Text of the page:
Around a year ago, Anderson County Judge Donald Elledge and other members of the court security committee approached the Anderson County Commission to discuss the need for a separate room for victims of crime who go through the Anderson County court system.
Now, District 4 Commissioner Tim Isbel is ready to bring that back to the table.
“I’m going to put it on operations [committee] this week,” he said. “I’ve been there when court’s been in session and I’ve seen how aggressive parties can be.”
His concerns come after a shooting at the Oak Ridge courthouse parking lot in October, but there are other security problems in both Oak Ridge and Clinton, according to Isbel.
When the presentation was made a year ago, no action was taken.
Isbel said he plans to ensure action is taken this time around.
Seventh Judicial District Attorney Dave Clark told The Courier News that he and others have requested a safe space for victims and witnesses that are in the courthouse for hearings, whether they’re in criminal, chancery or general sessions court.
“It’s for a variety of reasons,” he said. “One is to physically keep them safe, to deter violence in the hallways of the courthouse and allow everyone to feel safe, but also to separate the parties and the jurors in the interest of justice.”
It’s a movement being made across the state for victim security. Other courthouses have already made the changes, including Claiborne County and even the courthouse in Oak Ridge.
The Courier News was present during a hearing in general sessions court in Clinton last week scheduled for Chris Simonds, charged with the aggravated assault and aggravated kidnapping of a woman in Norris.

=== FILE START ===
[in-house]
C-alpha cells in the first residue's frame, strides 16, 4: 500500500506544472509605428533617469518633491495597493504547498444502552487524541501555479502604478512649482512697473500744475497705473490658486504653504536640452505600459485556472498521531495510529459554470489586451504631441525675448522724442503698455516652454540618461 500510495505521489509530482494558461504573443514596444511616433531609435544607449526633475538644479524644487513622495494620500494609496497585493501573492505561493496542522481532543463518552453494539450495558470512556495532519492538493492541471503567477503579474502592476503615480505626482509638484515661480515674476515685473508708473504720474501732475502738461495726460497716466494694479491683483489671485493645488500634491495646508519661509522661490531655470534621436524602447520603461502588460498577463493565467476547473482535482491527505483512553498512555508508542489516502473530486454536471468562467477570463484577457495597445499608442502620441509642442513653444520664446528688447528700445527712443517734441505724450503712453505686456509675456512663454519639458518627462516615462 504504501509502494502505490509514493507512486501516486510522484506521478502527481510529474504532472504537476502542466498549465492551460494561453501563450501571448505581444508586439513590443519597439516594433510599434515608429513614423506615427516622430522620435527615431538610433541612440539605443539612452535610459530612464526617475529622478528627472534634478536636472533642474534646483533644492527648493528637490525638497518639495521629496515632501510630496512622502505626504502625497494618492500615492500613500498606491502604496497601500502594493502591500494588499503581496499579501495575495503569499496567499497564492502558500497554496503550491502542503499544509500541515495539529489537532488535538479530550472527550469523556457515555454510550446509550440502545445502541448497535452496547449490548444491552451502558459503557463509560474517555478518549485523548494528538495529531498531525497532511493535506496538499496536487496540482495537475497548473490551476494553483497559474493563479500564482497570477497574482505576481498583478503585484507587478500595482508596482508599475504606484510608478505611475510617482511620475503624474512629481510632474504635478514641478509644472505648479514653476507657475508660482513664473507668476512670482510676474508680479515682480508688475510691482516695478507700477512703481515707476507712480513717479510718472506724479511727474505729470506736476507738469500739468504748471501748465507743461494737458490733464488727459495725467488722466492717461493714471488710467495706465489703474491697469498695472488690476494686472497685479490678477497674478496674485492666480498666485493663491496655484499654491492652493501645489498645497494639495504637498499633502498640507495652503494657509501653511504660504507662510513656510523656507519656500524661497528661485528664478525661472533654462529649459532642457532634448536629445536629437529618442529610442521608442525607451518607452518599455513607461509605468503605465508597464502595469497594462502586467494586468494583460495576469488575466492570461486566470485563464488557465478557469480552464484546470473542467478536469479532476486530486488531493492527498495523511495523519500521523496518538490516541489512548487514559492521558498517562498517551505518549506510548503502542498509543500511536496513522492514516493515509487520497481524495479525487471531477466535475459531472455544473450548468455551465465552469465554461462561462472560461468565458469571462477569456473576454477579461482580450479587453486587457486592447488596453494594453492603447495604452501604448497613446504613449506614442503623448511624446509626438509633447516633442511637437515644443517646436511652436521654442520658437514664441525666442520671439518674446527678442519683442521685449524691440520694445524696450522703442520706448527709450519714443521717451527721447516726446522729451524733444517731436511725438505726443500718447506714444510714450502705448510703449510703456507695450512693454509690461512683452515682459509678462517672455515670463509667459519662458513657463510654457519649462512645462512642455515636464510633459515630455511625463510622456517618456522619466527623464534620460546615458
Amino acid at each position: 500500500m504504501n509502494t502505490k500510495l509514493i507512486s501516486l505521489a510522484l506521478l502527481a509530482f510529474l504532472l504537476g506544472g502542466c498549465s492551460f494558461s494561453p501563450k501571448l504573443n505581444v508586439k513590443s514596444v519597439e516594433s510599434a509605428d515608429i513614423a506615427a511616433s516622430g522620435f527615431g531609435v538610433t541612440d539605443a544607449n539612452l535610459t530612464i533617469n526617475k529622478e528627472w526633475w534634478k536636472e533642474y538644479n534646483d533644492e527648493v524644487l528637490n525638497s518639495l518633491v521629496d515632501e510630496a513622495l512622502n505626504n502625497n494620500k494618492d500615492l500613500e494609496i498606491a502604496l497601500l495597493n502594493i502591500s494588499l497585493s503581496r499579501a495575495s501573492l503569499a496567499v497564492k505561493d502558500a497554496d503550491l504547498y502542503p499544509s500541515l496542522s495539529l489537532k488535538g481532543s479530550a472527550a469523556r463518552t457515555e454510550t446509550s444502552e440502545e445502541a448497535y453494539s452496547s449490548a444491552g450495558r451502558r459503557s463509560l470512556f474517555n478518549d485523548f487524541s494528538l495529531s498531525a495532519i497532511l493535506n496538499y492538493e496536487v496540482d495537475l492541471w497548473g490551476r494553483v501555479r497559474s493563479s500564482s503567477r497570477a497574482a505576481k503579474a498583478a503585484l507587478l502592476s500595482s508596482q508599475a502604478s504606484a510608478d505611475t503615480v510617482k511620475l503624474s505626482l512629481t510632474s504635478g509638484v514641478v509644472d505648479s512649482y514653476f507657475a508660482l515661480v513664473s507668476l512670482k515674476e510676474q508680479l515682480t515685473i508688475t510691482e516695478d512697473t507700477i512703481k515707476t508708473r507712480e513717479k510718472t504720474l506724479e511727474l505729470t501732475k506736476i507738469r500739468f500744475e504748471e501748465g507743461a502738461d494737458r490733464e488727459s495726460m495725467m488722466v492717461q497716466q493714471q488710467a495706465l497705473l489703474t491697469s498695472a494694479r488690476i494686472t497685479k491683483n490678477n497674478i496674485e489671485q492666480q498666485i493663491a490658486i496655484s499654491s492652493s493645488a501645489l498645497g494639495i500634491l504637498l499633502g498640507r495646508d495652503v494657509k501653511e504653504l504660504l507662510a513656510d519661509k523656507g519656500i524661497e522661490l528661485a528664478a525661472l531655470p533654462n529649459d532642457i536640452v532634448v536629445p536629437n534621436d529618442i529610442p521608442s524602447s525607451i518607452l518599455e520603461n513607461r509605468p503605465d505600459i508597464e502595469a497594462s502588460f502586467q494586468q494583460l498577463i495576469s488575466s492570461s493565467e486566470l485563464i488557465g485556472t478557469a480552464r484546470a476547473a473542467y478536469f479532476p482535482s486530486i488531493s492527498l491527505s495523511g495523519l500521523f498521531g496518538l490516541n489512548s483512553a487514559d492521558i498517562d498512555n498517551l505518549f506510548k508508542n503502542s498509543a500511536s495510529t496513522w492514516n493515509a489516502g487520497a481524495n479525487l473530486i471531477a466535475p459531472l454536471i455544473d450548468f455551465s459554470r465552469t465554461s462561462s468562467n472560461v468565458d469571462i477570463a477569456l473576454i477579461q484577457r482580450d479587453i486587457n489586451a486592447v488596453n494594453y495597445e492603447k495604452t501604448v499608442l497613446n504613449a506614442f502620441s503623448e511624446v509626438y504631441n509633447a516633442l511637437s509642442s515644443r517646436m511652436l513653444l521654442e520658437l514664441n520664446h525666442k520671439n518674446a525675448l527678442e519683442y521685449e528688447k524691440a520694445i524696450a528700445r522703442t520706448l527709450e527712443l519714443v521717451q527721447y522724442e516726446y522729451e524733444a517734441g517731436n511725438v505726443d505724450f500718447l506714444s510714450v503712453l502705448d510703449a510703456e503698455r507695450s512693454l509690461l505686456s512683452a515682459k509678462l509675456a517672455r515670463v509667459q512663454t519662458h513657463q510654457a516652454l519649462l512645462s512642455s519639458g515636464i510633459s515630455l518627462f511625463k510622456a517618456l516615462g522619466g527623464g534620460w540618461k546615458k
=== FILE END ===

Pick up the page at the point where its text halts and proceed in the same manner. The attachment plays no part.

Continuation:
The victim sat near the back of the room as she waited to be interviewed by an assistant district attorney prior to the hearing.
When she was called to come to the front of the courtroom, she was surprised. Sitting three rows in front of members of the accused’s family and Simonds himself, the assistant district attorney assigned to her case told her what she planned to do, and asked some questions about the case.
Knowing that she had the right to a private room, the victim requested to be seated in a separate room during the hearing; she was told she could sit in the hallway.
In the hallway, there was no security presence.
“I hated feeling like a number,” she told The Courier News. “It was dehumanizing. I don’t know why the process seems difficult, unprofessional and inhumane at times. It makes me wonder, what rights do we really have?”
Simonds’ trial was reset for Nov. 28.
“There’s no reason that folks going through general sessions II [the courthouse in Oak Ridge] should be treated any better than those going through general sessions I [Clinton],” Clark said. “The same sessions courtroom in Oak Ridge has meeting rooms that were built into it when it was designed. The one in Clinton doesn’t yet.”
Clark believes that there is space near the elevator on the third floor for two separate rooms. The cost would not be too high; the cost for not having one, however, could be.
Isbel said that there are options available that would improve the security of the courthouse as a whole.
In Clinton, there is no security checkpoint until the third floor, which is the floor all the courts are held on. This leaves gaps in security for not just victims and witnesses, but also judges, jurors and attorneys who are on the first or second floor. One option, according to Isbel, would be moving all the fee offices to the Jolley building next door and all the courts into the courthouse. Juvenile court is currently in the Jolley building.
“That way you could really secure it,” Isbel said.
The Courier News will follow up on this story following the operations meeting on Thursday.